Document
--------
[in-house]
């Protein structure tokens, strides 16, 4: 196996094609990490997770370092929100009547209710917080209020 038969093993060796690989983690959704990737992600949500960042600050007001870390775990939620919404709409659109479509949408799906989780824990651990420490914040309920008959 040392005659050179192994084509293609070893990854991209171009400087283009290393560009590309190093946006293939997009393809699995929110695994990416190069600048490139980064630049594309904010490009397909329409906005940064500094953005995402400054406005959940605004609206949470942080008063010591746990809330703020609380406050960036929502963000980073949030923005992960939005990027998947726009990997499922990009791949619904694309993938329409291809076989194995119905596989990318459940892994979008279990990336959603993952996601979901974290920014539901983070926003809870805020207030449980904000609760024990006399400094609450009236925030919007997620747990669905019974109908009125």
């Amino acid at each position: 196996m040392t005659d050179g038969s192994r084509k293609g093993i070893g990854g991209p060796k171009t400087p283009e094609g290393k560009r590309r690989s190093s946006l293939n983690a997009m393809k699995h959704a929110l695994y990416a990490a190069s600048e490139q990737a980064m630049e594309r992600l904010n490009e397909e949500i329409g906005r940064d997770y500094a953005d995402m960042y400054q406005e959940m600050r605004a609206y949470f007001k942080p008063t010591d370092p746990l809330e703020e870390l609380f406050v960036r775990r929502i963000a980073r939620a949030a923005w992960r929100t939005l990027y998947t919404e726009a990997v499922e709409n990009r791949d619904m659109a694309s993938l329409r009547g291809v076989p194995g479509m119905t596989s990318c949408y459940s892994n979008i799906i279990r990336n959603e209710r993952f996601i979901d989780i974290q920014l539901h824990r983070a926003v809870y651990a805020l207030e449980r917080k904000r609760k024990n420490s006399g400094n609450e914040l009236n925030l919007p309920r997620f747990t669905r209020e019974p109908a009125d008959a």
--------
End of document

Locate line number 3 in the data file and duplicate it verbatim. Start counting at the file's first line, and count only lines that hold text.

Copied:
């Amino acid at each position: 196996m040392t005659d050179g038969s192994r084509k293609g093993i070893g990854g991209p060796k171009t400087p283009e094609g290393k560009r590309r690989s190093s946006l293939n983690a997009m393809k699995h959704a929110l695994y990416a990490a190069s600048e490139q990737a980064m630049e594309r992600l904010n490009e397909e949500i329409g906005r940064d997770y500094a953005d995402m960042y400054q406005e959940m600050r605004a609206y949470f007001k942080p008063t010591d370092p746990l809330e703020e870390l609380f406050v960036r775990r929502i963000a980073r939620a949030a923005w992960r929100t939005l990027y998947t919404e726009a990997v499922e709409n990009r791949d619904m659109a694309s993938l329409r009547g291809v076989p194995g479509m119905t596989s990318c949408y459940s892994n979008i799906i279990r990336n959603e209710r993952f996601i979901d989780i974290q920014l539901h824990r983070a926003v809870y651990a805020l207030e449980r917080k904000r609760k024990n420490s006399g400094n609450e914040l009236n925030l919007p309920r997620f747990t669905r209020e019974p109908a009125d008959a």